Report from a May 2005 abortive but still marvelous hike on the Tanner Trail, with some I hope useful additions to other reports I've seen about the trail:
We were scheduled for a four-day, up-and-back trip on the Tanner, but one of us had new-boot problems so two of us settled for an overnight to the saddle overlooking 75-Mile Creek, just past Stegosaurus Rocks (a lovely spot to camp). Everything I'd read about the Tanner sounded scary, above all the info sheet the rangers gave us. Meanwhile I'd read about boulders, lack of shade, etc.
All in all: Yes and no. (NOTE: The following applies only to the upper part of the Tanner, which most people feel is the steepest and hardest.)
The scary part is that the upper Tanner is highly scree-ish; you have to place every single step carefully or you slide. But there are two mitigating advantages. First, there are only a few big steps on the upper part, which means that section is at least easy on the knees--and easy on the ascent. Second, as far as I noted, falls might be limb-threatening but are not life-threatening. In other words, unlike some GC trails I could mention, a misstep might break something but isn't likely to send you howling off a cliff. (Again, I gather there is some stuff like that below the Redwall, and doing the whole Tanner down in one day is indeed hard on the knees.) For what it's worth: I slip on scree a lot, fall a fair amount, but I took it slowly and carefully with two poles and fell, lightly, once in two days.
The big advantage of the upper Tanner is the ascent. Because of the short steps, and because going up on scree is far more secure than going down, it was actually a breeze to get up, other than the usual effort of climbing. We actually ascended it nearly an hour faster than descended. (And after all, no trail I know of in the Canyon is the kind of hand-over-hand steep we Eastern mountain climbers are used to.)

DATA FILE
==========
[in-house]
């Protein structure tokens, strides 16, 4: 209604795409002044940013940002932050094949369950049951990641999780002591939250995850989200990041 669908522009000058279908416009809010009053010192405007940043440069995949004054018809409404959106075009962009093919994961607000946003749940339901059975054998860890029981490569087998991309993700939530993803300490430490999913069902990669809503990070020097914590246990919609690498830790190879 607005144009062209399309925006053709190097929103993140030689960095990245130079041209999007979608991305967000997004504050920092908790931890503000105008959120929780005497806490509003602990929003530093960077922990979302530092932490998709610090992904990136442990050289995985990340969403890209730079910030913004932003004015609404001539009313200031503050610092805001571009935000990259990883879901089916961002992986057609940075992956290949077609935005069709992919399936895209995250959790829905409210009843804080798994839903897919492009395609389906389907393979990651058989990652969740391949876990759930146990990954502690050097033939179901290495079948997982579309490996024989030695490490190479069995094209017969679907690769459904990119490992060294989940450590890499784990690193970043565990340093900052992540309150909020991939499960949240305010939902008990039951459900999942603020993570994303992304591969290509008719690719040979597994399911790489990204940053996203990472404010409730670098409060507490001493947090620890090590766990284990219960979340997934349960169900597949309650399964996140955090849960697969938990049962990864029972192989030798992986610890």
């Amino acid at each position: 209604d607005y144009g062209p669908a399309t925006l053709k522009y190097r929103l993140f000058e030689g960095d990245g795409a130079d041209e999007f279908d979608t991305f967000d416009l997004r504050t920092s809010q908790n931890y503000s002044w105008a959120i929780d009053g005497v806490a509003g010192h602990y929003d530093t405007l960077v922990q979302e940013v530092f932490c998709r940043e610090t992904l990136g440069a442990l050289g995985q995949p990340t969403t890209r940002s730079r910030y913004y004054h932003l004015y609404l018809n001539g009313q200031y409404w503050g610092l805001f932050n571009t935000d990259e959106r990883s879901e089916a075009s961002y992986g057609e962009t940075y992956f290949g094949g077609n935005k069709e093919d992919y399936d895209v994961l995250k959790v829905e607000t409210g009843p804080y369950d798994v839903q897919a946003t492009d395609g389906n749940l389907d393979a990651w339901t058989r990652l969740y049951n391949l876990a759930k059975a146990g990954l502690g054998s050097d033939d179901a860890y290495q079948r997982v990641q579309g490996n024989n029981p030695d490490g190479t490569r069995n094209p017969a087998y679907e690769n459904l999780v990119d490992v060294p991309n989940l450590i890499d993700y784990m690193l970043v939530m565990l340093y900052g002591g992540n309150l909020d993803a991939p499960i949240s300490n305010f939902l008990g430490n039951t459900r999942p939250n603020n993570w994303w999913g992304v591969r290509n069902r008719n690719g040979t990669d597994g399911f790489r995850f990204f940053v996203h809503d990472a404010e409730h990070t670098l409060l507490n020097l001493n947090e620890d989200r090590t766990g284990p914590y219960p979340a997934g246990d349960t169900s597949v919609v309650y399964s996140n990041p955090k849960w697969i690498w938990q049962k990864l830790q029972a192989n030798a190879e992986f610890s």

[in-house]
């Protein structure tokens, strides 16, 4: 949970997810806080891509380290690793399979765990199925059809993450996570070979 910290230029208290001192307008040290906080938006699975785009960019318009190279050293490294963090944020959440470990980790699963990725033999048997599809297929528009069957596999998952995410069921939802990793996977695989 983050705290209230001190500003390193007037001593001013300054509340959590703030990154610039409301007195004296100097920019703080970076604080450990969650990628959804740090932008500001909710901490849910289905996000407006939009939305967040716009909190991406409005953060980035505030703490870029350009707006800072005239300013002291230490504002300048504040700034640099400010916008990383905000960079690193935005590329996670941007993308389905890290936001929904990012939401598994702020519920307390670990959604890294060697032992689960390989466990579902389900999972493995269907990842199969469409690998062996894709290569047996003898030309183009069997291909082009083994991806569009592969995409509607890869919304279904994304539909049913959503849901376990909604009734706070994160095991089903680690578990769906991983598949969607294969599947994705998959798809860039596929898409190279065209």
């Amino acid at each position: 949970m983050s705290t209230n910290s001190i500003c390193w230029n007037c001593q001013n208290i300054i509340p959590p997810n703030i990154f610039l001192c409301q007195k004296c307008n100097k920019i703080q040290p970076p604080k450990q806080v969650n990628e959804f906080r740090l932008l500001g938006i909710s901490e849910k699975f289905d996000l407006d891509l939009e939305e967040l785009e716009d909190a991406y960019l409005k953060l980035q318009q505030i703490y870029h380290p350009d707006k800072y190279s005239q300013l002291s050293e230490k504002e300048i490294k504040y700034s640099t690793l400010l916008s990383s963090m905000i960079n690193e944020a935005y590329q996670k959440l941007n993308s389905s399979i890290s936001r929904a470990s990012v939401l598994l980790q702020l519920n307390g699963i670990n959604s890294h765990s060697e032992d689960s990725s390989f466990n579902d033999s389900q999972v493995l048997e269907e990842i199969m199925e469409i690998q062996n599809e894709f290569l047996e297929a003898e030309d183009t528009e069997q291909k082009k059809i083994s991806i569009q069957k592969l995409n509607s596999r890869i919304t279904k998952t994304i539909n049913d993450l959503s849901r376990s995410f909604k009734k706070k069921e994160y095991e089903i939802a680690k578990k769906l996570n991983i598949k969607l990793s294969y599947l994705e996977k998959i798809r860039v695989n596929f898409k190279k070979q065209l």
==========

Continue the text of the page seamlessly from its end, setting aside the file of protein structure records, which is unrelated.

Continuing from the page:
Upshot: The upper Tanner is tricky to go down but I don't think life-threatening, and on the return it's a great hike. My out-of-shape partner was swearing all the way down and cheerful all the way up. I'd predicted that morning, "I don't know that going up will be the nightmare you think." I didn't actually know if that was true, but in fact it was. Meanwhile, there's a fair amount of riparian shade all the way down to 75-mile creek.
I'd do the trail again no problem, and recommend at least three days, four if you really want to enjoy it. The two-day, river-and-back people we passed coming up were mostly suffering heavily. Also, if you plan to stay a night on the way down, I'd recommend seven quarts of water per person, minimum. You can cache water for the trip out somewhere on the flat part. Note that if the Colorado is silty, as it was the week we were there, it'll jam your filter. Consult with a ranger about how to handle heavily silted water.
And note that all this presumes you have some serious experience with hiking. I'd strongly discourage a beginning from doing any of the Tanner. For experienced hikers it's nothing you haven't seen before---only perhaps a lot more of it.
Finally: Three cheers for Grand Canyon rangers! On the phone and in person I've never known them to be other than helpful, patient, wise, and personable---which is good, because you need to ask them lots of questions. (I got three pieces of advice about the silt and the ranger's wasn't the most promising, though we never got to try any.)
Seventy-Five Mile Creek Canyon